How I built a rustic reclaimed wood garden fence. No sawing of the planks required, and attached with a cordless drill and screws. Perfect farmhouse look!

Next up with the fence, Hank plans to cap the fence on both our sides with a little roof like top finish. Hard to explain… I’ll show you when it’s complete.

Next up for me? Well, I have that little shed to play with and do something fun along that fence!

I love this picture.

How I built a rustic reclaimed wood garden fence. No sawing of the planks required, and attached with a cordless drill and screws. Perfect farmhouse look!

Because it makes this one look SO much better, even though this area is far from complete!

How I built a rustic reclaimed wood garden fence. No sawing of the planks required, and attached with a cordless drill and screws. Perfect farmhouse look!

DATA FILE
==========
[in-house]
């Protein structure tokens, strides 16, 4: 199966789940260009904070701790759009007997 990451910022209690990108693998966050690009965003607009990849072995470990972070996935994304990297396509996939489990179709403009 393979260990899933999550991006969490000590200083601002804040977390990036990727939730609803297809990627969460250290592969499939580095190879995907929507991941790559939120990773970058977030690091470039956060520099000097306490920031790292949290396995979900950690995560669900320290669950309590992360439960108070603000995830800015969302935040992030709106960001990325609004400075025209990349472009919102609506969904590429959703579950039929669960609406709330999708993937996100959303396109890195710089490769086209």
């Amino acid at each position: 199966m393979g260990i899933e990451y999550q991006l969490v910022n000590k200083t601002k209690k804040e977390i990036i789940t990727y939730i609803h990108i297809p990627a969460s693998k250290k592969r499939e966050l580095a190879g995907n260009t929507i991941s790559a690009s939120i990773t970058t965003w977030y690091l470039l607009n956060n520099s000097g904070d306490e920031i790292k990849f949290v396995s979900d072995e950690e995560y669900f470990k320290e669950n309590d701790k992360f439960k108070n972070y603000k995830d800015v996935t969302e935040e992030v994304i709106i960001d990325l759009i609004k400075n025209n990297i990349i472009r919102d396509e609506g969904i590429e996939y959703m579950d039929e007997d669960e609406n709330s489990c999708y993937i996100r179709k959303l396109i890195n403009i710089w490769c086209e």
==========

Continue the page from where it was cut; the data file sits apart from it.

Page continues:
And then I just had to play a tiny little bit… hmmm…. what to do, what to do…

What would you do along this fence?

How I built a rustic reclaimed wood garden fence. No sawing of the planks required, and attached with a cordless drill and screws. Perfect farmhouse look!

Below is a super short just over 1 minute video from my Insta Stories that perhaps better explains my fence theory…

.

Some days, I get super annoyed when I don’t plan things.

However in this case, I’m glad I didn’t!

You can read the entire shed / fence series HERE

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Categories: DIY, Gardening, Junk Drawer, Outdoors, Reclaimed wood projects
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  1. That fence is so cool I wouldn’t do anything else to it or by it…..let it speak for itself!
    Ann

  2. I like the finished fence and yard as is. I too am wanting things a little more easier to keep up, but yet want my yard to look nice. And I love the smooth, finished look, not to mention the reclaimed wood. Ah, reclaimed wood one of my favorites. Enjoyed your description of the process. Your way of building is right up my alley. Impulsive and making it work. Thanks for showing us!